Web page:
The book contains a collection of articles, some of which were written at different times and published in various journals. Some of them have nothing to do with the main title. This is briefly discussed by the author himself in the introduction (pp 7-13). Each article is described as ‘part’. If we regard parts one and two (pp. 15-58) as introductory, which refer to some cultural themes and intermittently to the expected topic, we come at long last to the discussion of the main thesis of the work, namely, the origin of the Oromo and the Amara (pp. 59-92). All the rest thereafter concern irrelevant themes – what kind of alphabet the Oromo should use, conflicts of the author with some compatriots, the question of the Queen of Sheba, the ‘conclusions’, and the so-called “partial” bibliography.
According to the author, the Oromo and the Amara originated from a single family whose head was named Deshet/Deset, who lived in the neighbourhood of Lake Tana which he governed around 3500 years ago. This is roughly the main thesis of the book. The author rejects the traditional theory that the Oromo came from outside Ethiopia, but the abusive descriptions he attaches to it are not true. The thesis was originally based on a tradition of the Oromo themselves who claimed to have come via ‘Bobasa’ which some writers of the nineteenth century interpreted as ‘Mombasa’. Others speculated that the Oromo must have lived in the Ogaden or in the highlands of Bale. But that is also a theory. As far as I know, no writer has believed that the Oromo were foreigners. In his own right the author could have a theory when and where the Oromo appeared in history. But he must at least have some evidence to do so.
Let us examine his theory given at the beginning of the above paragraph. First of all, what kind of people inhabited the region around Lake Tana at the time Deshet governed it? Why did the descendants of Deshet speak different languages although the distance of the regions they chose to live in could not be regarded as too great? As to the date of ‘3500 years ago’, it belongs to prehistory as far as Ethiopian history is concerned. One can only hope that one day archaeology will find material to expand the existing period so far back. Prof. Fikre himself admits that he has no evidence for the ‘3500’ and in fact uses it alternately with 4000 and 5500 years ago.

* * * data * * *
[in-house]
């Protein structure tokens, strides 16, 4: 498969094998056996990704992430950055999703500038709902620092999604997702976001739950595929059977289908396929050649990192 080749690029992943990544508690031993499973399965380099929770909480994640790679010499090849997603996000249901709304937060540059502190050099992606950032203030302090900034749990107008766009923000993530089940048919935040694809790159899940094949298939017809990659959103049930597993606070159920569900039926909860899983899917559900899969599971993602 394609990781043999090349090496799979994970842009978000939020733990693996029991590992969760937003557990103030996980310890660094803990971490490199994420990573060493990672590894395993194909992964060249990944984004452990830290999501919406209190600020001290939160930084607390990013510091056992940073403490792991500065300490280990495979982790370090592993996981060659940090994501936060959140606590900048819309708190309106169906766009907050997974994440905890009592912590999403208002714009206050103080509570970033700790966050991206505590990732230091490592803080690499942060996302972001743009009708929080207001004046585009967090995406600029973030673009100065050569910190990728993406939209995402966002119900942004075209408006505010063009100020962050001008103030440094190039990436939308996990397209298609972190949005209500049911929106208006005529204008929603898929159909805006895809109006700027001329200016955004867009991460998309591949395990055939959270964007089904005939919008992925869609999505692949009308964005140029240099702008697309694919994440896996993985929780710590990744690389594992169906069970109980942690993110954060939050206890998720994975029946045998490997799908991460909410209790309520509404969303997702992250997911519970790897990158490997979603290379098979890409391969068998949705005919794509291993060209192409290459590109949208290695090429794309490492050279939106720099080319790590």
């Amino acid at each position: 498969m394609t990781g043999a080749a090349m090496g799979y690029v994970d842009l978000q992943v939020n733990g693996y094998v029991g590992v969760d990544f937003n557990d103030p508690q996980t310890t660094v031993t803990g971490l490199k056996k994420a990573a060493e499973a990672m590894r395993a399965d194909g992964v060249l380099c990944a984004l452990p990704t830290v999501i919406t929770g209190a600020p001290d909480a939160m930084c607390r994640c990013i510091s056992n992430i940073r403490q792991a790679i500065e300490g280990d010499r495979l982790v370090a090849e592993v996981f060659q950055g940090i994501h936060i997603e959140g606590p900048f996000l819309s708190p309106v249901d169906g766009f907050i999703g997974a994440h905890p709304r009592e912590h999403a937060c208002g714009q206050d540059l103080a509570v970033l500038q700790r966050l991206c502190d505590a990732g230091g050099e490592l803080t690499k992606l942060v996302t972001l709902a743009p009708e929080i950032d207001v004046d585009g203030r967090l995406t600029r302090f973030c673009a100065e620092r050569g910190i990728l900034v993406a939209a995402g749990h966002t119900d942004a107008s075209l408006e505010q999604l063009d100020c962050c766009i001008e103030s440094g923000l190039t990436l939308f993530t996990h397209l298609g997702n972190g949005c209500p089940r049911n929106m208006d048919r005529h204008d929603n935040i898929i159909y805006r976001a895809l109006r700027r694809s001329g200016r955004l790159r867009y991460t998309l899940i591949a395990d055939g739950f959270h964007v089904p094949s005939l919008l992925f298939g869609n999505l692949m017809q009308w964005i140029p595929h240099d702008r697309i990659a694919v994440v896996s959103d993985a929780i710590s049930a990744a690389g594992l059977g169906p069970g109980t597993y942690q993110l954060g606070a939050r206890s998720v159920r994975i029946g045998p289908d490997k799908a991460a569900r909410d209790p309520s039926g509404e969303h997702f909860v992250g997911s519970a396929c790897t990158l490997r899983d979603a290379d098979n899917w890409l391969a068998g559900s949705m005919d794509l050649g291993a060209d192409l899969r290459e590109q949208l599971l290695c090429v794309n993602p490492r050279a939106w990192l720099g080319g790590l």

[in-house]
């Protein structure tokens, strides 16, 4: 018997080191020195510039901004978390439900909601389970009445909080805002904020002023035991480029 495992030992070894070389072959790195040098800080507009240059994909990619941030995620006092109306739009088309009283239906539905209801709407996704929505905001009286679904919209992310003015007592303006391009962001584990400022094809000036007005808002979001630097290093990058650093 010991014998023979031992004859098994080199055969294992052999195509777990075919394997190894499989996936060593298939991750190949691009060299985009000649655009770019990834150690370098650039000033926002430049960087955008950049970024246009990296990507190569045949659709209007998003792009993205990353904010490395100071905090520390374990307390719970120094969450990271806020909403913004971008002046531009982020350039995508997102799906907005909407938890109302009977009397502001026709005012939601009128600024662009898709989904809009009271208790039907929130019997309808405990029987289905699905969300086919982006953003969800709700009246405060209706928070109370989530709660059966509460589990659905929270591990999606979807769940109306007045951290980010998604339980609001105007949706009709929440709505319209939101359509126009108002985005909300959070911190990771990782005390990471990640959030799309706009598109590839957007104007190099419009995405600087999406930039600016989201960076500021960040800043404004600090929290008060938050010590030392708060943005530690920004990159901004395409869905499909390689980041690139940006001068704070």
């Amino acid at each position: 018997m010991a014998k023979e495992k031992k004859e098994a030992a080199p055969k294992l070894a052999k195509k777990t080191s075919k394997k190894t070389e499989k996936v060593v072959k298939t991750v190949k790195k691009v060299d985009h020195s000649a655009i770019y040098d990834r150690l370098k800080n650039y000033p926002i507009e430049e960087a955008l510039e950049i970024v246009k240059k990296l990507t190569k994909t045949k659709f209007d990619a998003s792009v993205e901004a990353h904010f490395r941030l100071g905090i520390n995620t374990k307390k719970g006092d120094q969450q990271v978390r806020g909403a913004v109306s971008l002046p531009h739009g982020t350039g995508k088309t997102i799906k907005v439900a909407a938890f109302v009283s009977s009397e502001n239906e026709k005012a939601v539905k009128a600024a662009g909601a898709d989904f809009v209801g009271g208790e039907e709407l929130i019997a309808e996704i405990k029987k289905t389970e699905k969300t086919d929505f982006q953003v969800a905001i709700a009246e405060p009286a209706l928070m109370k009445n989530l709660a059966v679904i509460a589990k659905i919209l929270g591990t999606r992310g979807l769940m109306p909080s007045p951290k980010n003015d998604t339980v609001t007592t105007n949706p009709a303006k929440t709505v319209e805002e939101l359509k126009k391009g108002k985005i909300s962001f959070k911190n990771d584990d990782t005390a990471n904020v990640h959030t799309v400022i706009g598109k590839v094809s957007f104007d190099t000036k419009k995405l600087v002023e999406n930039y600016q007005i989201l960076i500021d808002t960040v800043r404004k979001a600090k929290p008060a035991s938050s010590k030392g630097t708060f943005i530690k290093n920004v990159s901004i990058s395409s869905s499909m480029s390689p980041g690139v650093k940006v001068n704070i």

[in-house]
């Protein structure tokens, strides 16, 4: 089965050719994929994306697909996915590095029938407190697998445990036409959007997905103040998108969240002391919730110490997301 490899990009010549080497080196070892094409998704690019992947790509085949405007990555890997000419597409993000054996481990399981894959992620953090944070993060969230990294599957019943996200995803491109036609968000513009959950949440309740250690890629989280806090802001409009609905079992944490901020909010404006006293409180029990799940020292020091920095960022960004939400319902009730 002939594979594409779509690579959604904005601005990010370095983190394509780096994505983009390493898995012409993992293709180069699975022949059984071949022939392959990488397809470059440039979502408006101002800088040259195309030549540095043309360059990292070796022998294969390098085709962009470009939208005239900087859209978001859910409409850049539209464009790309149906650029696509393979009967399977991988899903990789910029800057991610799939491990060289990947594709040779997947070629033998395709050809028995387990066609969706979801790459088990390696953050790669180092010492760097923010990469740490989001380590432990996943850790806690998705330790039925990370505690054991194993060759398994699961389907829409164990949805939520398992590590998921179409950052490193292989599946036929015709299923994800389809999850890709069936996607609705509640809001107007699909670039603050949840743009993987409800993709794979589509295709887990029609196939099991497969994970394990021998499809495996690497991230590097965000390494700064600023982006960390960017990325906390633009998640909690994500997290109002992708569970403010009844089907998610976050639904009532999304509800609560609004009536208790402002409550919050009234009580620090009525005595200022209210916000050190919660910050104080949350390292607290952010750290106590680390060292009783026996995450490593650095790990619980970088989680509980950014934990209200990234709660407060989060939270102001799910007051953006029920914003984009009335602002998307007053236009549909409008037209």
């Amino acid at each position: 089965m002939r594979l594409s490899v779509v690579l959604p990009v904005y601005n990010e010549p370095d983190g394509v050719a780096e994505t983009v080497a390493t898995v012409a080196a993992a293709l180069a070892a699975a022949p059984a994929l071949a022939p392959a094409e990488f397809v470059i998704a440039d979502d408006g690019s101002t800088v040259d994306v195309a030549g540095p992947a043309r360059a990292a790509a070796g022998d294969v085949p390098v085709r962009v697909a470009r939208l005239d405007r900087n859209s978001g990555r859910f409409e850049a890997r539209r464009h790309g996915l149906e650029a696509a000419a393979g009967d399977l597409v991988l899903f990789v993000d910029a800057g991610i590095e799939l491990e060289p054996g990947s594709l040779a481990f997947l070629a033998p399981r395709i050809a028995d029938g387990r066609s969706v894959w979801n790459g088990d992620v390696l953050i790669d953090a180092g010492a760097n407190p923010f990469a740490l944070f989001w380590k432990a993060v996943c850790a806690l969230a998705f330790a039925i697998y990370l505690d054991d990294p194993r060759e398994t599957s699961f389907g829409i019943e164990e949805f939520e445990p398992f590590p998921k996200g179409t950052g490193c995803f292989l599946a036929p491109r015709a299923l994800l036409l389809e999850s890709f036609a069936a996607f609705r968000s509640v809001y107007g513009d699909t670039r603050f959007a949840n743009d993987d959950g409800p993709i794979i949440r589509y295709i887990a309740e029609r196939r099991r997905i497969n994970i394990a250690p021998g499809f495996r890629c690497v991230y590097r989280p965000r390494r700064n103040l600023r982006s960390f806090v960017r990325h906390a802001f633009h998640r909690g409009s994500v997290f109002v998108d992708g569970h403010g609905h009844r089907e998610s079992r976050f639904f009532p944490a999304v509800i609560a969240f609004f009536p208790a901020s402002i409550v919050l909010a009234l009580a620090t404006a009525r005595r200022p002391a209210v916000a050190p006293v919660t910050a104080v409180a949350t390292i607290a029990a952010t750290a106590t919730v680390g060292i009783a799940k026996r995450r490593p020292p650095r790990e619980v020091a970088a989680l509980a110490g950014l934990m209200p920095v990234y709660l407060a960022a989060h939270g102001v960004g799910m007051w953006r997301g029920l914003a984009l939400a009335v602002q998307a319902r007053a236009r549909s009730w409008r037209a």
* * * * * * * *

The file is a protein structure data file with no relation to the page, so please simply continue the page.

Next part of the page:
As far as the alleged venue is concerned, the book lacks originality. The author does not say why he selected Gojjam as the centre of origin. It is up to the reader to accept or reject it. But we know other publications had long ago glorified the region. About 23 years ago, an Ethiopian by the name of Mussie described Gojjam as the cradle of Ethiopian civilisation (cf Muse [sic] Tegegne, “Gojjam” the Stigma. The Abyssinian Pariah – Sociology of Hope (Geneva, Guihon books, 1993). I doubt that Prof. Fikre could have missed this book. What about the greatness of the ancient Ethiopian empire, the origin of Ethiop, Abemelek, Barok, the Queen of Sheba, etc. which our author describes extensively without any footnote? Have not the books of Nebura’ed Ermias Kebede and Abraham Kinfe told the same stories in almost the same wording years ago? Unfortunately I do not find their names in the so-called sources.
In short, the book must be corrected and revised if it should help the Ethiopian youth in their knowledge of their country’s past. At the moment, the book is merely a propagandistic monograph launched for a purpose known to the author himself alone.
Prof. Bairu Tafla
University of Hamburg (Germany)